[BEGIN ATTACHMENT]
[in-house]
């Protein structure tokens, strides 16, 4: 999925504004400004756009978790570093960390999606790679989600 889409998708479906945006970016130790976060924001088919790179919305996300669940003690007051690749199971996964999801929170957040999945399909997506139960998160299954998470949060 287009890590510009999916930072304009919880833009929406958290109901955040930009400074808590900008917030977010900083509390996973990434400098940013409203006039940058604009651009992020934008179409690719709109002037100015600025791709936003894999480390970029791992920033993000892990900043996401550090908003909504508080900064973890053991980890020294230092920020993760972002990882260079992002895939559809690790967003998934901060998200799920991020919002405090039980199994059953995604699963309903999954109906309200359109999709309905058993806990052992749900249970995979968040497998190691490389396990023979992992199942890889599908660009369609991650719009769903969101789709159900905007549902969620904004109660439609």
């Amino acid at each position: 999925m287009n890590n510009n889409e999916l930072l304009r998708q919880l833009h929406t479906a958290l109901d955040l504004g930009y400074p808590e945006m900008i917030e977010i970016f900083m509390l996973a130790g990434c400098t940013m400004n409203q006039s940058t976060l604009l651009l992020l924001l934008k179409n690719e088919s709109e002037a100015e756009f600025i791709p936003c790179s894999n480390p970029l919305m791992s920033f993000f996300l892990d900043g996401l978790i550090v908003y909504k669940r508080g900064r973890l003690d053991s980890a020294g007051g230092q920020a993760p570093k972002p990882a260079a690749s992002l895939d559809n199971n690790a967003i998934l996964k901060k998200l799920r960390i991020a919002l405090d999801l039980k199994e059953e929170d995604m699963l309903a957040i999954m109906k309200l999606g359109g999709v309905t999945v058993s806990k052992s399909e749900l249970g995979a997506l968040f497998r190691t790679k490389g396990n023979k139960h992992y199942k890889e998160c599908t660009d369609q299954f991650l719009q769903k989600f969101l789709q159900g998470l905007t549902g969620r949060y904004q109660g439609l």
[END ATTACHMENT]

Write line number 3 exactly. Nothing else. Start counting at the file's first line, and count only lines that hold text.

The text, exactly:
């Amino acid at each position: 999925m287009n890590n510009n889409e999916l930072l304009r998708q919880l833009h929406t479906a958290l109901d955040l504004g930009y400074p808590e945006m900008i917030e977010i970016f900083m509390l996973a130790g990434c400098t940013m400004n409203q006039s940058t976060l604009l651009l992020l924001l934008k179409n690719e088919s709109e002037a100015e756009f600025i791709p936003c790179s894999n480390p970029l919305m791992s920033f993000f996300l892990d900043g996401l978790i550090v908003y909504k669940r508080g900064r973890l003690d053991s980890a020294g007051g230092q920020a993760p570093k972002p990882a260079a690749s992002l895939d559809n199971n690790a967003i998934l996964k901060k998200l799920r960390i991020a919002l405090d999801l039980k199994e059953e929170d995604m699963l309903a957040i999954m109906k309200l999606g359109g999709v309905t999945v058993s806990k052992s399909e749900l249970g995979a997506l968040f497998r190691t790679k490389g396990n023979k139960h992992y199942k890889e998160c599908t660009d369609q299954f991650l719009q769903k989600f969101l789709q159900g998470l905007t549902g969620r949060y904004q109660g439609l």